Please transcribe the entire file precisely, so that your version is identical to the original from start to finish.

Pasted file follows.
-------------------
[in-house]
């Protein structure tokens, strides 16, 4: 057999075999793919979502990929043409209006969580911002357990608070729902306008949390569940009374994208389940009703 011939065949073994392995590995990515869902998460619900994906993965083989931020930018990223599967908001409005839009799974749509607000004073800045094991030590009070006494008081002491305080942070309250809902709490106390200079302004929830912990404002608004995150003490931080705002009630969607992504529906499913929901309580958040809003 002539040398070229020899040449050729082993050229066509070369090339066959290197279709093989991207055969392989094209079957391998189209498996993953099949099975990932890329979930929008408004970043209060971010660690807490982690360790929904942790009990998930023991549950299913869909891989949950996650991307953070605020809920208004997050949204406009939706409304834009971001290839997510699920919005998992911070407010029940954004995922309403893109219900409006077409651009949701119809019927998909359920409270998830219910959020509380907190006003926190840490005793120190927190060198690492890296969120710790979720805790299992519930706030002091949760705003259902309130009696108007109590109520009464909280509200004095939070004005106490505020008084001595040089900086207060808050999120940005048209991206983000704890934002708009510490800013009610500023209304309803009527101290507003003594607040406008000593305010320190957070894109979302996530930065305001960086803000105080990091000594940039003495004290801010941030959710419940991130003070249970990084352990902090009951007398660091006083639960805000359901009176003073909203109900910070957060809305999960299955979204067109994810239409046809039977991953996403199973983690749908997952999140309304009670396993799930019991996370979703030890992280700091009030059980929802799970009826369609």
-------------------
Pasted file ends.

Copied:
[in-house]
């Protein structure tokens, strides 16, 4: 057999075999793919979502990929043409209006969580911002357990608070729902306008949390569940009374994208389940009703 011939065949073994392995590995990515869902998460619900994906993965083989931020930018990223599967908001409005839009799974749509607000004073800045094991030590009070006494008081002491305080942070309250809902709490106390200079302004929830912990404002608004995150003490931080705002009630969607992504529906499913929901309580958040809003 002539040398070229020899040449050729082993050229066509070369090339066959290197279709093989991207055969392989094209079957391998189209498996993953099949099975990932890329979930929008408004970043209060971010660690807490982690360790929904942790009990998930023991549950299913869909891989949950996650991307953070605020809920208004997050949204406009939706409304834009971001290839997510699920919005998992911070407010029940954004995922309403893109219900409006077409651009949701119809019927998909359920409270998830219910959020509380907190006003926190840490005793120190927190060198690492890296969120710790979720805790299992519930706030002091949760705003259902309130009696108007109590109520009464909280509200004095939070004005106490505020008084001595040089900086207060808050999120940005048209991206983000704890934002708009510490800013009610500023209304309803009527101290507003003594607040406008000593305010320190957070894109979302996530930065305001960086803000105080990091000594940039003495004290801010941030959710419940991130003070249970990084352990902090009951007398660091006083639960805000359901009176003073909203109900910070957060809305999960299955979204067109994810239409046809039977991953996403199973983690749908997952999140309304009670396993799930019991996370979703030890992280700091009030059980929802799970009826369609």